Though disability and people with disabilities have been and continue to be marginalized in theatre, this course argues that disability has in fact been central to theatre for centuries, beginning with Sophocles’ Oedipus Rex. We will track theatrical representations of disability and consider how definitions of what counts as disabling have evolved. We will ask how theatre stages these questions, how theatre-makers have grappled with disability representations, and how casting has contributed to contemporary attitudes toward disability. Readings will be drawn primarily from disability studies and its intersections with D/deaf studies, fat studies, and LGBTQ+ studies. Theatre about, by, and for people with disabilities will be studied, including plays (Cost of LivingThe Fifth of JulyThe Glass MenagerieNext to NormalThe Normal Heart, Richard IIISoot and SpitTeenage Dick, and Tribes are among the works under consideration); solo performances by Hannah Gadsby, Terry Galloway, and Greg Walloch; and theatre companies such as Apothetae, Deaf West Theatre, and Phamaly Theatre Company.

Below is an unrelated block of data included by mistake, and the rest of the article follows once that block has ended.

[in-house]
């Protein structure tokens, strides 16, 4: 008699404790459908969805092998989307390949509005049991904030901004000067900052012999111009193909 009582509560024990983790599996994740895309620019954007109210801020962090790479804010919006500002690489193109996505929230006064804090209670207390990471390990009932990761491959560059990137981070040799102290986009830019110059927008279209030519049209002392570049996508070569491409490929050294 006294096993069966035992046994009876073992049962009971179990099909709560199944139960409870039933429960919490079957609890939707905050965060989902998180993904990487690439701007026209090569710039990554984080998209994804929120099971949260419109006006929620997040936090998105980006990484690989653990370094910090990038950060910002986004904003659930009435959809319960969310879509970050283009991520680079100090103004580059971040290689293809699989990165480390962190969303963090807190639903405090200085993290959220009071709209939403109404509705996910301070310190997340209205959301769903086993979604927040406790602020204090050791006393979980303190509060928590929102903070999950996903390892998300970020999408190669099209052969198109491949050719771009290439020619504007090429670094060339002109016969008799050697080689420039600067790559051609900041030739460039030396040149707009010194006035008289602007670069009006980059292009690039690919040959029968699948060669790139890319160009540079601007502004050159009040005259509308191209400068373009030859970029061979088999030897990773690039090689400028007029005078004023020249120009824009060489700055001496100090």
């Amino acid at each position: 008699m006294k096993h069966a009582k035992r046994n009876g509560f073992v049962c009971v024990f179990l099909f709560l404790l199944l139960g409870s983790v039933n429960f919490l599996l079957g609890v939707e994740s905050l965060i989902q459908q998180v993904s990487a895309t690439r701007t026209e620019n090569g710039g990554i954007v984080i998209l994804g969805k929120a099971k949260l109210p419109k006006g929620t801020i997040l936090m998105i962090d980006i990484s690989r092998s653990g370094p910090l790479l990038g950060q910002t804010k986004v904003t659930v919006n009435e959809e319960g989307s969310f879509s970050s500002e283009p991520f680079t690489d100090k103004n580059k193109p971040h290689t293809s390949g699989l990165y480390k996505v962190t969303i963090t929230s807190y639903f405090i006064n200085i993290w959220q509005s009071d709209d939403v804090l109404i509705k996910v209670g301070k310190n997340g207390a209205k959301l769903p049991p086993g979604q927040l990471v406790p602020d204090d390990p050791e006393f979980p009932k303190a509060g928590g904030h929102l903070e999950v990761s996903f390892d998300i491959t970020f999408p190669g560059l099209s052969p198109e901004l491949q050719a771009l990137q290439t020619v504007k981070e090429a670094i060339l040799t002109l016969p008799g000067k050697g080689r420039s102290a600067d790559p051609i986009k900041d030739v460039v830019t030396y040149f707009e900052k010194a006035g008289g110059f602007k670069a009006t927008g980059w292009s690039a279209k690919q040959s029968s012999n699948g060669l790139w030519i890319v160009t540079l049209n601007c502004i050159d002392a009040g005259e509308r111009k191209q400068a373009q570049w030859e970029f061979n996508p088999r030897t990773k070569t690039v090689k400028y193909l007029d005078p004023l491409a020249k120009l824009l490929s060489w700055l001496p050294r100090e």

Revolutions in Dance: How Dancing Bodies Moved the Musical

Prospective Graduate Course: Click here for draft of syllabus

Why has dance largely been overlooked by scholarship on the musical theatre? This course will attempt to right this wrong and to argue for dance’s centrality in the development of the US musical from the late nineteenth century to today. Each session will be devoted to one dance in particular, which will be used as a springboard for a broader discussion about the representational politics of musical theatre. We will ask how discourses of ability, ethnicity, gender, race, and sexuality move through dance and the dancing body onstage. For instance, we will examine how the title song from On Your Toes becomes a locus for debates over discipline, form, and cultural hierarchies in its combination of ballet, jazz, and tap dance. We will read scholarship from dance studies, theatre studies, and related fields of inquiry, especially theories of the body. Students will be required to see one live musical theatre production and write an analysis of its use of dance. Writing about dance will necessarily be a major component of the course, and part of each session will be devoted to writing. Other requirements include an individual presentation on a dance not included on the syllabus, which will be developed into a research paper over the course of the semester. 

Contact: rdonovan@gradcenter.cuny.edu